The Padwoman of India - Dr Bharati Lavekar

Her award winning journey of Digital Sanitary Pad Bank
 

Mumbai, 29th May 2018: Tee foundation’s sanitary pad bank launched today is an initiative by Dr. Bharati Lavekar to ensure that sanitary pads reach women who are from the underprivileged sections of the society. 
                                                                                                       
Under her constituency, Dr. Bharati Lavekar an MLA from the Versova constituency has been educating women about the importance of Sanitary napkins via 53 schools under the wings of her 'Tee Foundation Sanitary Pad Bank' initiative that promotes menstrual hygiene and easy accessibility of sanitary pads available to the underprivileged women. 

Tee Foundation has been granted an automatic sanitary pad vending machine, disposal machine and a menstrual health kit, containing painkillers, pack of undergarment, and literature on how to care for oneself during menstruation as well as how the perceptions of both men and women towards menstruation need a change.

On the occasion of World Menstrual Day, Dr. Bharati Lavekar commented, “When I paid a visit to my constituency to see if woman use pads, I observed that majority of them were using cloth instead of napkins, due to social stigma which can lead to many life-threatening infections and it’s essential for women to maintain menstrual hygiene. Hence, it made me think of launching digital Sanitary Napkin Bank for provisioning sanitary pads online to women.”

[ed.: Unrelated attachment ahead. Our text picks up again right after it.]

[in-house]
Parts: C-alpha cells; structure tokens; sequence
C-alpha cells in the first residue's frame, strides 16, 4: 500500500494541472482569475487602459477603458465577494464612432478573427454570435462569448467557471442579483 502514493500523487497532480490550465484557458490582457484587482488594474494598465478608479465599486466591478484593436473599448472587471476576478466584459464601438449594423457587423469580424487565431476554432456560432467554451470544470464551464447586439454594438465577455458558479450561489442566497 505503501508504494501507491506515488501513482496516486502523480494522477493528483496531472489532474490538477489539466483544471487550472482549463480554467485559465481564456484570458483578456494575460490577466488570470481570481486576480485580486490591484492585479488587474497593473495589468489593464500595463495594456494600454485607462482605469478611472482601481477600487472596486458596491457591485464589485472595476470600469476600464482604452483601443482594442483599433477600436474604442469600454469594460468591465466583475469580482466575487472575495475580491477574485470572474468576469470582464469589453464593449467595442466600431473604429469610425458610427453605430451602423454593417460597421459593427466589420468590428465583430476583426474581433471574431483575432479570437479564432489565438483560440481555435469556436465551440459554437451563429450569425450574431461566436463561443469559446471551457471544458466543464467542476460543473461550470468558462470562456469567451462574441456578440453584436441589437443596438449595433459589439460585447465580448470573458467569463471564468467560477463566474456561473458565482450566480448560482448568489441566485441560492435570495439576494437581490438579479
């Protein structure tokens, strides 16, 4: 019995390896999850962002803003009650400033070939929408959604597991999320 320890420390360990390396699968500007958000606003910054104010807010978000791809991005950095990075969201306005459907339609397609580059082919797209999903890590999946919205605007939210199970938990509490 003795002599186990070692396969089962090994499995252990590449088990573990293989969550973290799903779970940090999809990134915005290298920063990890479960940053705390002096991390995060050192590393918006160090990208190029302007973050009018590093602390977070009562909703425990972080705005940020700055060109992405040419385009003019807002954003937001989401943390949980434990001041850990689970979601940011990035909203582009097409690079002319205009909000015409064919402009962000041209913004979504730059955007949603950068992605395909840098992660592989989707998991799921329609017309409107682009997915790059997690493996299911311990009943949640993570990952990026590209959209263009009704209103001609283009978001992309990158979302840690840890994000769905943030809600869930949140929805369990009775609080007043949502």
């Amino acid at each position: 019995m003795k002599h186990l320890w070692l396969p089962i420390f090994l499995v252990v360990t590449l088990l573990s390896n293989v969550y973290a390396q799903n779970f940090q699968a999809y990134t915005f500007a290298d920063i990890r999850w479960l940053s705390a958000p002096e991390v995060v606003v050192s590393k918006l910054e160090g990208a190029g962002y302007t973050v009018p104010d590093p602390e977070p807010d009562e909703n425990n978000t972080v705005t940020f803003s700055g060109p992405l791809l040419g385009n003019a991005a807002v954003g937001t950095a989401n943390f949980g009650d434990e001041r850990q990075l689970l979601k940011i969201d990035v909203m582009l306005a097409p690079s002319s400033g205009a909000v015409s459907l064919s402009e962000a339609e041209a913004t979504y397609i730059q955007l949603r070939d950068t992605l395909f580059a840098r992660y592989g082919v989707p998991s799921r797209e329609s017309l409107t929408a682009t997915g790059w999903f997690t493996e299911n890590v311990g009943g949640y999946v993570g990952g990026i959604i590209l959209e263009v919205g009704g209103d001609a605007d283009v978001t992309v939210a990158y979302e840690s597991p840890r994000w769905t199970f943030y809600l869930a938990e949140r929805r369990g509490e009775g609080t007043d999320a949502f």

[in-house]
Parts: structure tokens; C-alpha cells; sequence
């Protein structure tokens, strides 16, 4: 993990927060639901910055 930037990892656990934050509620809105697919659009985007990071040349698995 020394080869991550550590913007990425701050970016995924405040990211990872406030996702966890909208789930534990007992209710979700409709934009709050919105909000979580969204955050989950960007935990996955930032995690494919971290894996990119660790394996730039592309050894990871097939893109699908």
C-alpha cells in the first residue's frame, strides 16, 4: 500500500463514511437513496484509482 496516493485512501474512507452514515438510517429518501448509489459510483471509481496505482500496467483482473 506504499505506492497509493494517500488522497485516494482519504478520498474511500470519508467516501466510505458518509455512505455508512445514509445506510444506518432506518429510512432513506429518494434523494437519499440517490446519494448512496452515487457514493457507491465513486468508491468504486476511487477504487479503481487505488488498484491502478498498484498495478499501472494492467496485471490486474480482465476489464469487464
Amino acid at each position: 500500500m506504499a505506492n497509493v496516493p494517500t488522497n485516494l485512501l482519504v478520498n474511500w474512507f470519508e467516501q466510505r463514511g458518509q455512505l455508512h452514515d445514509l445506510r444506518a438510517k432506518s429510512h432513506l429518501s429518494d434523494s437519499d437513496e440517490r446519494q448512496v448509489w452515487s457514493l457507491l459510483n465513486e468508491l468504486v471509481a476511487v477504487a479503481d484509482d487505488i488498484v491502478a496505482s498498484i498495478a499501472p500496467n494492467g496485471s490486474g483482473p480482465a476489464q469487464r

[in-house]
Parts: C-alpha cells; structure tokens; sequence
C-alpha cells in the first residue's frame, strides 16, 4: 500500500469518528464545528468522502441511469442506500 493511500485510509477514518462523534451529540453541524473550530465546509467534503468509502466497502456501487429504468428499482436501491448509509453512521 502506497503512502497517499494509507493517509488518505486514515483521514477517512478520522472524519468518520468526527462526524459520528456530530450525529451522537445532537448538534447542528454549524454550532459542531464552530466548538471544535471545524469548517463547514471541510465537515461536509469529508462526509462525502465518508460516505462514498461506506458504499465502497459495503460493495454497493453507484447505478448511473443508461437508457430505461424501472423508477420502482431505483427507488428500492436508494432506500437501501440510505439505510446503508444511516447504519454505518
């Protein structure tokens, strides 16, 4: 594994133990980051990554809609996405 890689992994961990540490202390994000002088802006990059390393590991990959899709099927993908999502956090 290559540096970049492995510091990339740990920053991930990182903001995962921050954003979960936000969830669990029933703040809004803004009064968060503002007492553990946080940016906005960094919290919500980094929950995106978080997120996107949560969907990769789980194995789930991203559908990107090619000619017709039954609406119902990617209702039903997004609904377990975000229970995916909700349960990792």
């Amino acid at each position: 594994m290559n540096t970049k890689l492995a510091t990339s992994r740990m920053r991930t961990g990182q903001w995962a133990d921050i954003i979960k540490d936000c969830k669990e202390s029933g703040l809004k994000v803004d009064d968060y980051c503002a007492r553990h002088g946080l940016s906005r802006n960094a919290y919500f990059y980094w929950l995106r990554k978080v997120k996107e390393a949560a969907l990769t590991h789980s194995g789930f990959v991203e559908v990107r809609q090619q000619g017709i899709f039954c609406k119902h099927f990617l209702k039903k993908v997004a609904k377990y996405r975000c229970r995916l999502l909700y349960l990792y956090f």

Apart from this she also emphasized on period leave, wherein she advised that, schools, colleges and workplace should grant period leaves to students and employees. Along with this she also highlighted about disposable machines which have been set up in schools and public toilets by her foundation.
Further she added that, according to statistics in India, only 15 percent women get access to pads, because they either cannot afford them or lack awareness. As many as 70 percent women think menstrual blood is unhygienic and 66 percent girls and women manage periods without toilets. 

Over 85 percent of women, who menstruate use unsafe materials, resort to traditional unhygienic practices like cloth, ashes, husk, sand and leaves. And over 23 percent girls drop out of school completely after reaching puberty. All these facts have major repercussions, which we need to change with the usage of and up gradation of technology through innovative solutions and awareness. 

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